Fairest of All
Author: Serena Valentino
Publisher: Disney Press
Published: August 18th 2009
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The tale of the young princess and her evil stepmother, the Wicked Queen, is widely known. Despite a few variations from telling to telling, the story remains the same—the Queen was jealous of the girl’s beauty, and this jealousy culminated in the Queen’s attempt on the sweet, naive girl’s life.
Another tale far less often spoken of is the one that explains what caused the Queen to become so contemptuously vile. Still, some have attempted to guess at the reason. Perhaps the Queen’s true nature was that of a wicked hag and her beautiful, regal appearance a disguise used to fool the King. Others claim that the Queen might have hated the girl for her resemblance to the King’s first wife. Mostly, the Queen is painted as a morally abhorrent woman who never loved another being during the course of her miserable life.
In fact, the theories about exactly what cause the Queen’s obsessive vanity and jealous rage are too numerous to catalog. This book recounts a version of the story that has remained untold until now. It is a tragic tale of love and loss, and it contains a bit of magic. It is a tale of the Wicked Queen…
After reading Conceal, Don’t Feel I was in the mood of fairy tale retellings. Quickly, my next reading choice fell upon Fairest of All. With Maleficent still in the back of my mind, I began this book. Honestly, it had quite an expectation to live up to.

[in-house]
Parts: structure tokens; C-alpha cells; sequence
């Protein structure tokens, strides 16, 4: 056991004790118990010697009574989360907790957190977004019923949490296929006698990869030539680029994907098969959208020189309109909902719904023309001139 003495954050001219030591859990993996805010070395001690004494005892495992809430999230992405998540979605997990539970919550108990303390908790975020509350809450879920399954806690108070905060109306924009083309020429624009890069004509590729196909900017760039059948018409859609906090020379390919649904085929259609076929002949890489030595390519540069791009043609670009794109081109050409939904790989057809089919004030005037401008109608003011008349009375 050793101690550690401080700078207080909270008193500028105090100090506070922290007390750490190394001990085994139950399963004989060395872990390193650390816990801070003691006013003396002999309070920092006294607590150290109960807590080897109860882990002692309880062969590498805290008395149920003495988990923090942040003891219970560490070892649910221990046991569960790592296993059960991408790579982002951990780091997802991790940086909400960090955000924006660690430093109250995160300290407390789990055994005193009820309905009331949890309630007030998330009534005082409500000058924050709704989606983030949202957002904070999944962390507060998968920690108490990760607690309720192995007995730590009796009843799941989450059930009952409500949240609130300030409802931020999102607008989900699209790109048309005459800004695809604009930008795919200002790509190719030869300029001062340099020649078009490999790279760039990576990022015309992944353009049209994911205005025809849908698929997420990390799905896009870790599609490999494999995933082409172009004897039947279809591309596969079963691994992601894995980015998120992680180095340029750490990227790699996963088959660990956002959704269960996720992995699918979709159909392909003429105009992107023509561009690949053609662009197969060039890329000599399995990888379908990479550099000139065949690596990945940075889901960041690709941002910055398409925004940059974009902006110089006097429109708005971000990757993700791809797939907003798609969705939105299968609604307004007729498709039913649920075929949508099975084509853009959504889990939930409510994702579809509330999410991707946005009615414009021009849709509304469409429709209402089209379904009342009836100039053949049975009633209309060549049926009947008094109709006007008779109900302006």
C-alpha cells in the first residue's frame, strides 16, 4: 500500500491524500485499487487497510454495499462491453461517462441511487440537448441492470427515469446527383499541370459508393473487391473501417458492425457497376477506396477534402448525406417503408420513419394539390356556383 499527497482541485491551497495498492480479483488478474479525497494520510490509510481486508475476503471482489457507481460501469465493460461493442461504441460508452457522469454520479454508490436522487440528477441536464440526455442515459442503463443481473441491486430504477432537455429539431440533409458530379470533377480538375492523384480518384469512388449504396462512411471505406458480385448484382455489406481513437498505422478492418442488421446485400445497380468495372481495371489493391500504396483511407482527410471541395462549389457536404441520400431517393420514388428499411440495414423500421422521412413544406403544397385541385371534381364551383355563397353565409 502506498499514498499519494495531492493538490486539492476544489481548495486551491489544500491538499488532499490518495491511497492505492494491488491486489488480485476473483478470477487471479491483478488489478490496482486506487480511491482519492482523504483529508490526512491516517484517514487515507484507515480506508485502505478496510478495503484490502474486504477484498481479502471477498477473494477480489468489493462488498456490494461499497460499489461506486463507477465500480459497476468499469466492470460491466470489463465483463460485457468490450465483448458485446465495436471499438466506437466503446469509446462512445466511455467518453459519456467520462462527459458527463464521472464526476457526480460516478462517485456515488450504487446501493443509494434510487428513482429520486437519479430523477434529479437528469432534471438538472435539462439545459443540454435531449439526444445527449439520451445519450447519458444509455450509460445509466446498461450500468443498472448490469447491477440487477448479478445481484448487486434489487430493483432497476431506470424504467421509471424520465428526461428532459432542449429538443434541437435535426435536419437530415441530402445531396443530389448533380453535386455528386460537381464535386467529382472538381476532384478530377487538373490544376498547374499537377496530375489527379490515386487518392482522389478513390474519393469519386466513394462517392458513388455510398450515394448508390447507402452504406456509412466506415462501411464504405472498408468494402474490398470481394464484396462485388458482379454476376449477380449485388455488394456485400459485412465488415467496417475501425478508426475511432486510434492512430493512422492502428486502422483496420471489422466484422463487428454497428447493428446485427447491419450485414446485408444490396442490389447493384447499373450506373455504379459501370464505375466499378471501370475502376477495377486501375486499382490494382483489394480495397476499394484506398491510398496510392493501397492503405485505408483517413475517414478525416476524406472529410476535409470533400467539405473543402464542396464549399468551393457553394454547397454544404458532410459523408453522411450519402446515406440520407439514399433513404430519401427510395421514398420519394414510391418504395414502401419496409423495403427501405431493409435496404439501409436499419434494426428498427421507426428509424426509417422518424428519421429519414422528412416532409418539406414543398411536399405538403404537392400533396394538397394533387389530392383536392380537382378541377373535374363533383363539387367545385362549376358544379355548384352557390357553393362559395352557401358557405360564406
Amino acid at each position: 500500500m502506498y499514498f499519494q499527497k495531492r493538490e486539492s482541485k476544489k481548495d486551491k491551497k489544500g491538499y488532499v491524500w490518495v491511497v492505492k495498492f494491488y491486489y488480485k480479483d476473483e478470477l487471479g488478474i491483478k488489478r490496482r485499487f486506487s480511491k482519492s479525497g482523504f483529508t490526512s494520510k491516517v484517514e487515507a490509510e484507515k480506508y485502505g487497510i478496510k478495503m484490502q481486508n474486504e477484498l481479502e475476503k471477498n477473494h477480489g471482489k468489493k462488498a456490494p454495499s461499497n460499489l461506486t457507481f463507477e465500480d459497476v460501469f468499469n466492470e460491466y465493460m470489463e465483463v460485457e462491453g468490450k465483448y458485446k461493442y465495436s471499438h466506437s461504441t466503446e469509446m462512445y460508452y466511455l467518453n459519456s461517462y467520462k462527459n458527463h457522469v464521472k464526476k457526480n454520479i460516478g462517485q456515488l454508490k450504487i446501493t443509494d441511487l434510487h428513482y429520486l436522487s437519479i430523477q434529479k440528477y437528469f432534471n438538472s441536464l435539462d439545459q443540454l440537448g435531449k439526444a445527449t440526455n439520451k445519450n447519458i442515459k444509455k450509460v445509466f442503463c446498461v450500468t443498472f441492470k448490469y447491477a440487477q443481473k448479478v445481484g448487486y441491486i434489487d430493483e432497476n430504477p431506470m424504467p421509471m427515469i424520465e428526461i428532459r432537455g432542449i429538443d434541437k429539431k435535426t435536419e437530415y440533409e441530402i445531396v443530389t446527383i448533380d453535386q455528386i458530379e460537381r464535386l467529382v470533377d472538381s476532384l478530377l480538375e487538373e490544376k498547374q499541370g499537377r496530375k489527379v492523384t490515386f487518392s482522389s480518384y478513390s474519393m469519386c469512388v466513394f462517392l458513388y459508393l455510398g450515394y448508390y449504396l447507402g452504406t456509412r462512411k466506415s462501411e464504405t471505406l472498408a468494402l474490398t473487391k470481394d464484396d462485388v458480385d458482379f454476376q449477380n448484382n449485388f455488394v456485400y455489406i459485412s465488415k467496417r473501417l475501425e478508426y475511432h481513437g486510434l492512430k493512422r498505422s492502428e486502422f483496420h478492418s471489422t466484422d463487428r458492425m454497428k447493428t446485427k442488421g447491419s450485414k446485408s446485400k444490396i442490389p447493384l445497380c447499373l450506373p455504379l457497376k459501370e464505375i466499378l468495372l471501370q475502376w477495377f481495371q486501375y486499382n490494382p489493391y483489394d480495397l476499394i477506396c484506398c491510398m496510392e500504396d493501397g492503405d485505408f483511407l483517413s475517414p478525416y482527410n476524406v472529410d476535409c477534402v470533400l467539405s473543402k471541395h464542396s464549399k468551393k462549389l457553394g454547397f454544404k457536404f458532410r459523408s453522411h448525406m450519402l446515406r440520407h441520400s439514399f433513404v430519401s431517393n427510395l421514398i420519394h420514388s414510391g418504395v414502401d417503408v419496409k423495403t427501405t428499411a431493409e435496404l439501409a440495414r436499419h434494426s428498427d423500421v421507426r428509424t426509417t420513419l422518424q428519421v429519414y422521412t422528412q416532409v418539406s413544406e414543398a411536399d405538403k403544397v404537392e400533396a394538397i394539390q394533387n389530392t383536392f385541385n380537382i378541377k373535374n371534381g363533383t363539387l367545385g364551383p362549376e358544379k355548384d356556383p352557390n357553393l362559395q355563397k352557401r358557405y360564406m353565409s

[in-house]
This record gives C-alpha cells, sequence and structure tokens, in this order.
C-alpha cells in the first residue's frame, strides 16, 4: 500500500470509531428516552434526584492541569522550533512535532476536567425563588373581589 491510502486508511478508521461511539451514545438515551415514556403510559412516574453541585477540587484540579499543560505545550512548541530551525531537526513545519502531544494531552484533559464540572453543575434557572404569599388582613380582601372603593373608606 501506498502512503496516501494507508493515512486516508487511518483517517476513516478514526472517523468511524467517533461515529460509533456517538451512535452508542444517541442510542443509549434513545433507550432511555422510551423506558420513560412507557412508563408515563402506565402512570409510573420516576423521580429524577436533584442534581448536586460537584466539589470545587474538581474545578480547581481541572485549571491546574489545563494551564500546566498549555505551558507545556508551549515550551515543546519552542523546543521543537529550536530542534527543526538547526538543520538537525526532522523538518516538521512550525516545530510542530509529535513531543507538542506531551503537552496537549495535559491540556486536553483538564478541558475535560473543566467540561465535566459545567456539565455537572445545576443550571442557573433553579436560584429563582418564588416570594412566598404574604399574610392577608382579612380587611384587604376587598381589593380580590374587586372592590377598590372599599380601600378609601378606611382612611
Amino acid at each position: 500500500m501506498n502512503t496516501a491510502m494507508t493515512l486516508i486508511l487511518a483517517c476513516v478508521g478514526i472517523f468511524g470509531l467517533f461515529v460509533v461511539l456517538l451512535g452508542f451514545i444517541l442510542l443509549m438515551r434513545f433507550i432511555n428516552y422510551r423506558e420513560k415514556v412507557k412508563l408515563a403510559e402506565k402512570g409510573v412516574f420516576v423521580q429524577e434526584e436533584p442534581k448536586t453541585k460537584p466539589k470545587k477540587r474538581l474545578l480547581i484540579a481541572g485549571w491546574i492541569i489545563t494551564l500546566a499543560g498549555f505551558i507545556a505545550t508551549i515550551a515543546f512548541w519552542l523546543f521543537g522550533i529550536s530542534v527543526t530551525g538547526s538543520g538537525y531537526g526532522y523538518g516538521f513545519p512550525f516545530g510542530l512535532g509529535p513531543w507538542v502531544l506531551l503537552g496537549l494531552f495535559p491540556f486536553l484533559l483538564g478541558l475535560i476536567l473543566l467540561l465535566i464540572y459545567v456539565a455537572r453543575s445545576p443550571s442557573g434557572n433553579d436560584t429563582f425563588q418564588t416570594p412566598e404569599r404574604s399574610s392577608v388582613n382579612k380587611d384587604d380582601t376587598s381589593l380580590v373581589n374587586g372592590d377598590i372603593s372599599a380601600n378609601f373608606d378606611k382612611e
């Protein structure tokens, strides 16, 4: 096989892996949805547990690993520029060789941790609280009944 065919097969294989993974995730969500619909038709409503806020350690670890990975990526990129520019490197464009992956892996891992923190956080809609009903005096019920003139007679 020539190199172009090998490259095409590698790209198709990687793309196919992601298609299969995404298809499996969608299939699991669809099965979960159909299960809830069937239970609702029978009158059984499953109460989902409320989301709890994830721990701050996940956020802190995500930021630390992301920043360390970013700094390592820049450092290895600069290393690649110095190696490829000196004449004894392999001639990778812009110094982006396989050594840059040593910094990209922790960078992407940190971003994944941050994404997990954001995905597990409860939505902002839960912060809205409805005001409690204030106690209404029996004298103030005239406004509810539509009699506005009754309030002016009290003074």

Have I grown to like the wicked queen? No. But do I understand her a little better? I definitely did. This book did not disappoint and only fuelled my need for more villain backstories, which I find far more entertaining than the backstories of the protagonists. I’m pretty sure I am not the only one with this.
It was very interesting, and even a bit sad, to see how a lovely person can change due to grief, lost and insecurity. Because that’s what this story is about and it’s a heart wrenching one at that. Even though, while reading, I knew this was the evil queen that had killed Snow White, I still felt compassion for her, still felt bad for her. Knowing you read about the villain and still being swayed, that’s the mark of good story telling for me.
The characters were very well written, though the side-characters were a little two-dimensional at times and I wished to get to know them a little more. But for a 250-page book they have done really well.
The pace of the writing was nicely done as well. The book moved fast enough for me to keep me entertained. So much even that I read the book in one sitting! I have some concentration and focus issues, so for me to read a book in one sitting is quite a feat! That’s how much I enjoyed this book.